Potentially the access to files of the old account files while retained the new would need to scan to which directories one has access.

There are user creation scripts available on Ms site as well as the method used ......
Taylor HuckstepSenior Director, ITAuthor Commented:
Creating user templates is another good suggestion.
Taylor HuckstepSenior Director, ITAuthor Commented:
Here is the summary based on all your feedback I'm going to roll out to my department.


Renaming user accounts is a big security no-no.

Here are a number of reasons we shouldn’t be renaming user accounts:
•      Creating brand new accounts eliminates any baggage getting copied over from the old user account.
•      Creating brand new accounts provides us the opportunity to clean up improper/changing group memberships and permissions by confirming with the hiring manager that the new user still needs certain access rights.  
•      Renaming accounts makes any sort of auditing difficult or impossible.  It immediately contaminates any evidence that might be required if an investigation of a previous employee (who don’t always leave on good terms) becomes necessary.  Not everybody remembers who replaced who without relying on good employee files.
•      Not dumping the previous user account data (like email, OneDrive, and user folders) before renaming and turning over the reins could result in a confidentiality breach.  HR MUST provide written (email) approval any time we give access to another user’s data.  Including, but not limited to forwarding email to a supervisor after a user has left.  The previous user could have had certain FMLA/health or disciplinary (i.e. Positive Drug Test) concerns that are confidential even to their previous manager.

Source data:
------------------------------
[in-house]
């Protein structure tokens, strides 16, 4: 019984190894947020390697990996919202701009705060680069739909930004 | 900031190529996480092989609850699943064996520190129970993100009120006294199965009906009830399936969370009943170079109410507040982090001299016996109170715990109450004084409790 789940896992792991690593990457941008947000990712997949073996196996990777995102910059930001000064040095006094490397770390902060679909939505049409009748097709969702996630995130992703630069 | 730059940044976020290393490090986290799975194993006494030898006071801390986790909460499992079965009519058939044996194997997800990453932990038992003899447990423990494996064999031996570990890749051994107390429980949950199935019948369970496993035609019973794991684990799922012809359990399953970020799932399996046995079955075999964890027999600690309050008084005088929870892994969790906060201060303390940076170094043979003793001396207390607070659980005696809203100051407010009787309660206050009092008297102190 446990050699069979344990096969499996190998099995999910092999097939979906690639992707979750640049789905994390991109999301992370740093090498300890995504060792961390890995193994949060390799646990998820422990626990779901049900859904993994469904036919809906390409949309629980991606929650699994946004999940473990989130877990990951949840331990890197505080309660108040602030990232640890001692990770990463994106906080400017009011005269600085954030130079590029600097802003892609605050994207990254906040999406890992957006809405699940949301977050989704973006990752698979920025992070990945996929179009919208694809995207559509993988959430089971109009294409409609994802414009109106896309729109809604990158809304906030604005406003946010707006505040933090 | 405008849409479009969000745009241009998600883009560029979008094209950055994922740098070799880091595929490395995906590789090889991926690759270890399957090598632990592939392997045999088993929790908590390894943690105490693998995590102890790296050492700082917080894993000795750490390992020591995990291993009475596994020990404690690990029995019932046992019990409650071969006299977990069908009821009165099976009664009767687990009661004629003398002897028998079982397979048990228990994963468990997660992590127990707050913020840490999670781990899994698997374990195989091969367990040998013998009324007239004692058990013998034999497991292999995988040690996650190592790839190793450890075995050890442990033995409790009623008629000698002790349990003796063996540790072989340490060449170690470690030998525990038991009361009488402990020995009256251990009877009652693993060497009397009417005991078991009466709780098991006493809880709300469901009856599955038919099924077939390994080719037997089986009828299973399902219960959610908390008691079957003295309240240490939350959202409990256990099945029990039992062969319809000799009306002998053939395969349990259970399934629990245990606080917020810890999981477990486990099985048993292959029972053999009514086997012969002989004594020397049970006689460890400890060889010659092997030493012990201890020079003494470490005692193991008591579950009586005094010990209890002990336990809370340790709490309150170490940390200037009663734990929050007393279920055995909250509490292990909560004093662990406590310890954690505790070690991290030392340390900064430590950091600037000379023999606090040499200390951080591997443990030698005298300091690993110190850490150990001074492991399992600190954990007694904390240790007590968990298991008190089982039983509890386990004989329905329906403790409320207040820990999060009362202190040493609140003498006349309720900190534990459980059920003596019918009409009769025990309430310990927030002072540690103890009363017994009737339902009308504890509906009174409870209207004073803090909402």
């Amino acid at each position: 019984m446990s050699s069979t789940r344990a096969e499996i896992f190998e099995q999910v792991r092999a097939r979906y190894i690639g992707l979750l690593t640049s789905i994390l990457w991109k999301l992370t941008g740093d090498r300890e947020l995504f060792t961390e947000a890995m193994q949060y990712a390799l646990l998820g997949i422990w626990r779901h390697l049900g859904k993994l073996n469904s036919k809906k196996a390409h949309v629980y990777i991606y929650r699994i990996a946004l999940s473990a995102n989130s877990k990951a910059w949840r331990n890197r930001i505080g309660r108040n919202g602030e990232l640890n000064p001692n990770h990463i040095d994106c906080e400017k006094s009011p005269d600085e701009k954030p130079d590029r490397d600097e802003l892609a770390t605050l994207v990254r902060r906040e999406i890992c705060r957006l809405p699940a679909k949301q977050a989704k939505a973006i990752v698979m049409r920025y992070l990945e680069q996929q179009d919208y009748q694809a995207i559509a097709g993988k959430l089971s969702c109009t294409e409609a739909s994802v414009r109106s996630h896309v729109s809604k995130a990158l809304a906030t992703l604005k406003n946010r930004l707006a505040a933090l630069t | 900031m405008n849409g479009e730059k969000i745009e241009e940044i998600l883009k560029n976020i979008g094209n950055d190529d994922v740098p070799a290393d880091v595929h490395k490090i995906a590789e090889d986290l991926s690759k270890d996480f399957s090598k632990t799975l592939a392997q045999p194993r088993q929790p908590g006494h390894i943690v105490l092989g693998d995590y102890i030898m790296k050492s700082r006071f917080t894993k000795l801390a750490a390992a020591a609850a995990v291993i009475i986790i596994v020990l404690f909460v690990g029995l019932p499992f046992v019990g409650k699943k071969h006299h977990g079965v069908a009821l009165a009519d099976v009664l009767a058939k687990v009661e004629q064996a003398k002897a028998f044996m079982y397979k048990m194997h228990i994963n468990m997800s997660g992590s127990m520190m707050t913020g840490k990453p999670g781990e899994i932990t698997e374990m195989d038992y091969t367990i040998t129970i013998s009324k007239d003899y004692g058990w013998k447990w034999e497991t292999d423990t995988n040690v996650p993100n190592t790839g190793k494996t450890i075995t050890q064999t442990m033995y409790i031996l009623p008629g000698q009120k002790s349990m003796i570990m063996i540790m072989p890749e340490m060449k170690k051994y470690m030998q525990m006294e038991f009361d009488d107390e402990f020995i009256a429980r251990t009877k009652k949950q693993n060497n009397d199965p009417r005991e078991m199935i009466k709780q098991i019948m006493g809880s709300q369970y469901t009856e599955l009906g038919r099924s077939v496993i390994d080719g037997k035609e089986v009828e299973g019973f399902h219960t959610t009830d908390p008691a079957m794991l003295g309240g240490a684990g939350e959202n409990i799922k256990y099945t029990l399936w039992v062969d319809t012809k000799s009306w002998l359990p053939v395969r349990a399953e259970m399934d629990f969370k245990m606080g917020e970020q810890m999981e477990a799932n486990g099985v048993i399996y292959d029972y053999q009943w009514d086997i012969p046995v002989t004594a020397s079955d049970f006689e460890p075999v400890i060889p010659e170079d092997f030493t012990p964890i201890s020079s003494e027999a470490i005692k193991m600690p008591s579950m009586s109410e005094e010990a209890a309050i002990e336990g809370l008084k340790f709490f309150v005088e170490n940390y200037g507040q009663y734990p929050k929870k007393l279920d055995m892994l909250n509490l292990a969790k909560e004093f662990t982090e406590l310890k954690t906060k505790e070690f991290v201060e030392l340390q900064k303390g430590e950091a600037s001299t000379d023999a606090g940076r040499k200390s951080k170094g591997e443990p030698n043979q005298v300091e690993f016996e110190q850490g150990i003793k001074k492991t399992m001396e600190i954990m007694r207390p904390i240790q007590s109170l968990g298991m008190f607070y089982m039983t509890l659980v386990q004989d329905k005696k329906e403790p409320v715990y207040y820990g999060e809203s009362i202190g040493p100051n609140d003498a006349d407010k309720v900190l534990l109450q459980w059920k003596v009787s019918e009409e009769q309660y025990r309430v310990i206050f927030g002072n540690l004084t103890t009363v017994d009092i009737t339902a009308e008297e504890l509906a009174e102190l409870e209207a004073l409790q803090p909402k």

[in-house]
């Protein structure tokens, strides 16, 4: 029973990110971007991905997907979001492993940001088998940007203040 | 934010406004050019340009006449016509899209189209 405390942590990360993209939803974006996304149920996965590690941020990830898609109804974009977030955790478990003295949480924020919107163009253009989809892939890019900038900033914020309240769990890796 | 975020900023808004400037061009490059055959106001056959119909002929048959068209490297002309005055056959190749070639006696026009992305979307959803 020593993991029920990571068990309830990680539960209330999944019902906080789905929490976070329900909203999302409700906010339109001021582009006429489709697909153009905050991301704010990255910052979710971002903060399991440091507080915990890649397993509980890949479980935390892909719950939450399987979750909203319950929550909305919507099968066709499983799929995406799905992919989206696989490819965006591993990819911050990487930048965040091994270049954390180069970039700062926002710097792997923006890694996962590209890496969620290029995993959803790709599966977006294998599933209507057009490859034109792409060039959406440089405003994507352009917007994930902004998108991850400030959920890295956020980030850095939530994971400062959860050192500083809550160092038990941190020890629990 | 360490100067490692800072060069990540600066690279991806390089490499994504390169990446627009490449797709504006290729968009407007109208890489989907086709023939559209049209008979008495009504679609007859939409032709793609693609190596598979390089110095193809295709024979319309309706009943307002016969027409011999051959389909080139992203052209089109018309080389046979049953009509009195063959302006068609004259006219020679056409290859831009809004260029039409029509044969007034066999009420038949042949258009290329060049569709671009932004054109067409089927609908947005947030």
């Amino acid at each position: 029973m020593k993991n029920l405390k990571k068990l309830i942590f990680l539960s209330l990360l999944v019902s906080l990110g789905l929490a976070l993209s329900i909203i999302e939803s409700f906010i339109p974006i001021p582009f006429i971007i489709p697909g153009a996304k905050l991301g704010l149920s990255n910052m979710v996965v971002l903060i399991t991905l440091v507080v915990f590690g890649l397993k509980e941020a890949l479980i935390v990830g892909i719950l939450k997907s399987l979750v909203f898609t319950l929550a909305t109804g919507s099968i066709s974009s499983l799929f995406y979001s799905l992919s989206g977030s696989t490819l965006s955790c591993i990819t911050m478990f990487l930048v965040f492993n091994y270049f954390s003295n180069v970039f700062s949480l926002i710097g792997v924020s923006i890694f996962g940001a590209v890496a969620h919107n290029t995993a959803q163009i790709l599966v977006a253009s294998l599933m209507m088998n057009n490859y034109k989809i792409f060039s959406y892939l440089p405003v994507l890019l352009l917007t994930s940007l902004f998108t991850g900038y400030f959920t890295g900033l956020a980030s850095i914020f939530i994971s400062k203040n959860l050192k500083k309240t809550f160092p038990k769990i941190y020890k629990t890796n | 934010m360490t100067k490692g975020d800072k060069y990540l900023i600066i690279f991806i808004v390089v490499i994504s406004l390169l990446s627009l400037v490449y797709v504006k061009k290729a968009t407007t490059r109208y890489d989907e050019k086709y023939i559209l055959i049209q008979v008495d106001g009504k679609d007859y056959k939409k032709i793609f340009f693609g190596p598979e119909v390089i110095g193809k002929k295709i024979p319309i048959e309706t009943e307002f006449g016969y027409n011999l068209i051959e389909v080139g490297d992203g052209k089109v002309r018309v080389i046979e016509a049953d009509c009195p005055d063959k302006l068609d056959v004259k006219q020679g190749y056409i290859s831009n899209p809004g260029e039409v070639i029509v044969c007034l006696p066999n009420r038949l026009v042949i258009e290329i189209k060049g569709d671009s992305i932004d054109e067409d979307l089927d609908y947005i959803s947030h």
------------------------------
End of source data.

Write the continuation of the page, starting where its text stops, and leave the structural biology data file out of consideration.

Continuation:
o      This creates problems with properly archiving and accessing old user data (per my deprovisioning policy)
  o      This could result in a lawsuit if not properly followed.
•      Renaming a user account doesn’t always grant access to third party systems the new user may need if it doesn’t rely on the Microsoft User Account SID.  It may still be looking for the old username.  

Action items:
•      Please discontinue the practice of renaming user accounts.
•      Start using the deprovisioning procedures I have previously provided.  I see no reason we couldn’t script the entire process.
•      Begin placing old / deleted users into a deleted users OU for a period of time before we archive and delete the old user and their data.
•      Do not keep data longer than a year, as this can be a legal liability.  Please start putting reminders in the IT calendar to delete that data, and/or enable policies that automatically delete that data as can be done with e-discovery policy in O365.
•      I understand wanting to simplify the onboarding process, so please look into a scripting process if creating new user accounts is too cumbersome.  There are user creation scripts available on Microsoft’s site as well as the method used.  Another good idea is to create user templates based on department for the standard access permissions shared by all members of a department.
•      Please ask all hiring managers to fill out a CARF (Computer Access Request Form), so we have in writing exactly what permissions the new user will need.
Lasse BodilsenSystem AdministratorCommented:
excellent summary i must say.